Oh, my, just the start of the year and here’s some depressing reading for you. Thales, along with analyst firm 451 Research has just released the results of the global edition of their Data Threat Report and, not to put too fine a point to it, it makes for horrid reading.

The context of the report is, of course, the ever-increasing tendency for organizations to leverage digital technologies to gain and maintain a competitive edge. That’s all good, and those of us in the technology industry would be happy to see our wares helping them compete. But alas the flip side of that is that these organizations, often times less than IT-savvy, are taking some big risks.

The first finding and the headline for the report is alas a meaningless metric. “94% of organizations use cloud, IoT and other transformative technologies” the report screams. Which, of course, means very little without some context of how, where, the degree of spread within the organization.

Critiques aside, however, there are some interesting findings in the report. Diving into the details, Thales found that:

  • 42% of organizations use more than 50 SaaS applications, 57% use three or more IaaS vendors, and 53% use three or more PaaS environments
  • 99% are using big data
  • 94% are implementing IoT technologies
  • 91% are working on or using mobile payments

With much power, comes much responsibility

But all of this excitement about the value that new technologies can bring has a flipside. This rush to embrace new environments has created more attack surfaces and new risks for data that need to be offset by data security controls. The extent and impact of increased threats are most clearly shown in levels of data breaches and vulnerability:

  • In 2018, 67% of respondents were breached, with 36% breached in the last year – a marked increase from 2017, which saw 26% breached in the last year
  • Consequently, 44% of respondents feel “very” or “extremely” vulnerable to data threats

SecOps behind the ball

And if you thought that the SecOps folks have this sorted, and we’re all good, you’d be wrong. While times have changed with respect to technological advancements, security strategies have not – in large part because spending realities do not match up with what works best to protect data:

  • 77% of respondents cite data-at-rest security solutions as being most effective at preventing breaches, with network security (75%) and data-in-motion (75%) following close behind
  • Despite this, 57% of respondents are spending the most on endpoint and mobile security technologies, followed by analysis and correlation tools (50%)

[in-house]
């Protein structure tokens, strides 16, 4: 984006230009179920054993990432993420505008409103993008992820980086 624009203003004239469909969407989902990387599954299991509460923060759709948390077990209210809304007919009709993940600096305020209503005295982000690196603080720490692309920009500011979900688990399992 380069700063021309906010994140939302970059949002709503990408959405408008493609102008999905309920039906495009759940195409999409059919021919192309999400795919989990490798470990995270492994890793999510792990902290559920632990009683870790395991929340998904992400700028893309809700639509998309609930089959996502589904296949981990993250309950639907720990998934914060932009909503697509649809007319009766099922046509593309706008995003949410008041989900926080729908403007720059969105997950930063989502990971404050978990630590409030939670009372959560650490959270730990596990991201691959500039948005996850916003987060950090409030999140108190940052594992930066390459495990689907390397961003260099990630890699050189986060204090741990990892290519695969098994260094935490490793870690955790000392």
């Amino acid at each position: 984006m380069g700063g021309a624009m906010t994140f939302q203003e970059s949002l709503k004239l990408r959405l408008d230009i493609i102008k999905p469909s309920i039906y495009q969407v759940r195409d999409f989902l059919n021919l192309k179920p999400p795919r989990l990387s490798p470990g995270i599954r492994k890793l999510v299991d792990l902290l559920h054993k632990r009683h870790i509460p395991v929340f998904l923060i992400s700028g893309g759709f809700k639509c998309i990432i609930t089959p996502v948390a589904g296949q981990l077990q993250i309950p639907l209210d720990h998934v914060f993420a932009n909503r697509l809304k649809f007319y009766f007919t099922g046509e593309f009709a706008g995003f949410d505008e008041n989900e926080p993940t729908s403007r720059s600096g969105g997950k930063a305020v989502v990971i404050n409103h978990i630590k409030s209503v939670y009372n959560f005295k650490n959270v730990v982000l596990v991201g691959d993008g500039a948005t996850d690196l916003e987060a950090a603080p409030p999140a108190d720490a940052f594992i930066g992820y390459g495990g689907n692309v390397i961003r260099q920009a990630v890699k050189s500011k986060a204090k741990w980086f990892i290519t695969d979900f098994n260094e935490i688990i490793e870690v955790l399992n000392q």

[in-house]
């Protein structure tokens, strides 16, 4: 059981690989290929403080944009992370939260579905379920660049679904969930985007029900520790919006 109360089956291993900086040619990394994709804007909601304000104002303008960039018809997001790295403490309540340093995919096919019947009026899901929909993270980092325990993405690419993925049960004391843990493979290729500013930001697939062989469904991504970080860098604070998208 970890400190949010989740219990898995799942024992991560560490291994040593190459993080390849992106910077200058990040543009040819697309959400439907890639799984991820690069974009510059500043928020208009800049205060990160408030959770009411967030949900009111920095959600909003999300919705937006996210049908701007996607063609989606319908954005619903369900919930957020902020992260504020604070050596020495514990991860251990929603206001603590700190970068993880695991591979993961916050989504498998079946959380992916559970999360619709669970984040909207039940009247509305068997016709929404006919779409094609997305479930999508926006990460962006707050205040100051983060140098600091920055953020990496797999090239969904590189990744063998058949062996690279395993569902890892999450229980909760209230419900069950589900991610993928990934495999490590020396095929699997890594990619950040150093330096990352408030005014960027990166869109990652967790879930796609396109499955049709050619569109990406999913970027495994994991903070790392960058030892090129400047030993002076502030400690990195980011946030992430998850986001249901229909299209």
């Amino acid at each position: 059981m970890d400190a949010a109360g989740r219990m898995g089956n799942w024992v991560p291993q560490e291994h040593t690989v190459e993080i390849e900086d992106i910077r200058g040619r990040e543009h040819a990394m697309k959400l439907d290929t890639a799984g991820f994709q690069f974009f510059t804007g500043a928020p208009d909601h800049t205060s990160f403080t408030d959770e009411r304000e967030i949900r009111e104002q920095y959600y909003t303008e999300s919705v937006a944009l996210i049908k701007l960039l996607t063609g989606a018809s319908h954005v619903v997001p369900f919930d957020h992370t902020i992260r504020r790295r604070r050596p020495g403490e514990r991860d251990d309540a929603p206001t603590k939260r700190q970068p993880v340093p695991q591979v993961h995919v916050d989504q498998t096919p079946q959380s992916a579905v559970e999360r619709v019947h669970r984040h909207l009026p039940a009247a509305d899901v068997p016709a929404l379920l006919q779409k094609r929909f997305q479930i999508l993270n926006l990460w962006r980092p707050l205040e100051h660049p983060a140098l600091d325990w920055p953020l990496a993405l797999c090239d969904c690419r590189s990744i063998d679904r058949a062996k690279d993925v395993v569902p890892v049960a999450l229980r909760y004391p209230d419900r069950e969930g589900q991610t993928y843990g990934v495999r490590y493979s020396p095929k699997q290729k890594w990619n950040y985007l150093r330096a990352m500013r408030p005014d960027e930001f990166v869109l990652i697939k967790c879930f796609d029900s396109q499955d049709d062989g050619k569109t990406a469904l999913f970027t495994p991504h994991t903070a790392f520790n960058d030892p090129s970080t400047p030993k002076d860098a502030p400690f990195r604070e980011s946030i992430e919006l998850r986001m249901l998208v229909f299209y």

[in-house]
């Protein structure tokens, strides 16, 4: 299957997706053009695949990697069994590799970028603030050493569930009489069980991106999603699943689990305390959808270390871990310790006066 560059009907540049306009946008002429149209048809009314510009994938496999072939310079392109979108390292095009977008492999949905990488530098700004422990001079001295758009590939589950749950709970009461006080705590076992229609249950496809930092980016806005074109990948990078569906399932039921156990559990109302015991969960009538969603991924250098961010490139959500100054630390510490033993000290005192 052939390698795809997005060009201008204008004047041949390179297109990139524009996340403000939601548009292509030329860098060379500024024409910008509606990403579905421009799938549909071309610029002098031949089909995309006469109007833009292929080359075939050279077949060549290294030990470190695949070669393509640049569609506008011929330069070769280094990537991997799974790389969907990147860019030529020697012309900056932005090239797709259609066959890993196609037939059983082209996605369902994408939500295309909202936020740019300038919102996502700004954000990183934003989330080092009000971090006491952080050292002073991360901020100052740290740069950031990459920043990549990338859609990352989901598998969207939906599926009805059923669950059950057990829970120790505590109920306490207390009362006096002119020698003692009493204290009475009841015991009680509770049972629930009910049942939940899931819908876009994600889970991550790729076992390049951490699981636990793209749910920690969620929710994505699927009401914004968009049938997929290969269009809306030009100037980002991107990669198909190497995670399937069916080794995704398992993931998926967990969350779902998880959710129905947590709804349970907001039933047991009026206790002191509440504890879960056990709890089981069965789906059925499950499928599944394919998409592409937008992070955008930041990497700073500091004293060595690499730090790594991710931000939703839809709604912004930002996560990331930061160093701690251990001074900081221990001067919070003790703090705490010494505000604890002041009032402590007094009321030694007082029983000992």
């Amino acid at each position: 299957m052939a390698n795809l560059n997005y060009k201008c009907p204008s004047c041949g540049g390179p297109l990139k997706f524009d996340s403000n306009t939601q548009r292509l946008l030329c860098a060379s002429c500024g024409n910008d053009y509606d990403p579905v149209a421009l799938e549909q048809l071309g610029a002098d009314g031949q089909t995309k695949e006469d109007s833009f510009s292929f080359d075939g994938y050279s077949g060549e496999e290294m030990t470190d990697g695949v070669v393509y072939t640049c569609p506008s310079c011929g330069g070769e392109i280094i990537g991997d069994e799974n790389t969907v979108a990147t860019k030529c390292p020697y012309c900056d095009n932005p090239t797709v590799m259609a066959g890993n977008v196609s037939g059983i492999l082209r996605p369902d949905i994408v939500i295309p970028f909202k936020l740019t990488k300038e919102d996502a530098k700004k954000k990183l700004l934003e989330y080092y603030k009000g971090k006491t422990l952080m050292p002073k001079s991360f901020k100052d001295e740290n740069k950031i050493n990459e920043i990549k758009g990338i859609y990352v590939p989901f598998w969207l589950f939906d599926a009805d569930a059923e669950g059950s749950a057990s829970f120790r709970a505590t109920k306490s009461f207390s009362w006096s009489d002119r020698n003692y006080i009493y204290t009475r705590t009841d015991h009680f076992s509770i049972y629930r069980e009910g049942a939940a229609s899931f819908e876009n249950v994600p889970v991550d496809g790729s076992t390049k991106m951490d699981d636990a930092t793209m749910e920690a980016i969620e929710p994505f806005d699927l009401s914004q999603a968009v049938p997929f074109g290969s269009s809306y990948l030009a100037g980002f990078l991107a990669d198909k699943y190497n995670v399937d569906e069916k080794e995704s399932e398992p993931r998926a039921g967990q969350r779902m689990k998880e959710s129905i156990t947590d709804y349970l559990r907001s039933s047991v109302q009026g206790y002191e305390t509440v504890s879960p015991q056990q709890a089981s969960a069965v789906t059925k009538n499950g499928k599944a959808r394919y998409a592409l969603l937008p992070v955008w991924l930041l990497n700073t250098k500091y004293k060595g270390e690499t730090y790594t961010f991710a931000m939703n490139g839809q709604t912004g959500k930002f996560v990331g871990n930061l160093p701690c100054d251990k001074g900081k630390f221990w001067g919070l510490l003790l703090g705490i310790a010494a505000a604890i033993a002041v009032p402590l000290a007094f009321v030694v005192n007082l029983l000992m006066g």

• When it comes to protecting data, the gap between perception and reality is apparent, with data-at-rest security solutions coming in at the bottom (40%) of IT security spending priorities

Is encryption the answer?

Well, at least organizations are starting to think about the issues, if not act upon them. This disconnect between where money is being spent and what actually works in this new age of cybersecurity is also reflected in organizations’ attitude towards encryption. While spending decisions don’t reflect its popularity, respondents still express a strong interest in deploying encryption technologies:

  • 44% cite encryption as the top tool for increased cloud usage
  • 35% believe encryption is necessary to drive big data adoption – only three points behind the top perceived driver, identity technologies (38%), and one point behind the second (improved monitoring and reporting tools, at 36%)
  • 48% cite encryption as the top tool for protecting IoT deployments and 41% as the top tool for protecting container deployments
  • In addition, encryption technologies top the list of desired data security purchases in the next year, with 44% citing tokenization capabilities as the number one priority, followed by encryption with “bring your own key” (BYOK) capabilities
  • Encryption is also cited as the top tool (42%) for meeting new privacy requirements such as the European Union General Data Protection Regulation (GDPR)


New technologies and new ways of working produce a parallel requirement to change the way we protect data. All of the focus on digital transformation is creating new risks and ways that bad folks can attack organizations. Security strategies need to change to better meet these new requirements. Bottom line is that security practitioners, and security strategies need to be as dynamic as the user-facing IT assets they’re designed to protect. At the moment they’re not and that’s a risk.

Of course, many security practitioners will use this research to justify battening down the hatches and delivering a more controlled and prescriptive security stance. That, of course, is problematic as the very reason that organizations are deploying digital transformation is that it is a core requirement of their success and survival. Sorry security pros, the ball is in your court and you need to change things.

Ben Kepes

Ben Kepes is a technology evangelist, an investor, a commentator and a business adviser. Ben covers the convergence of technology, mobile, ubiquity and agility, all enabled by the Cloud. His areas of interest extend to enterprise software, software integration, financial/accounting software, platforms and infrastructure as well as articulating technology simply for everyday users.

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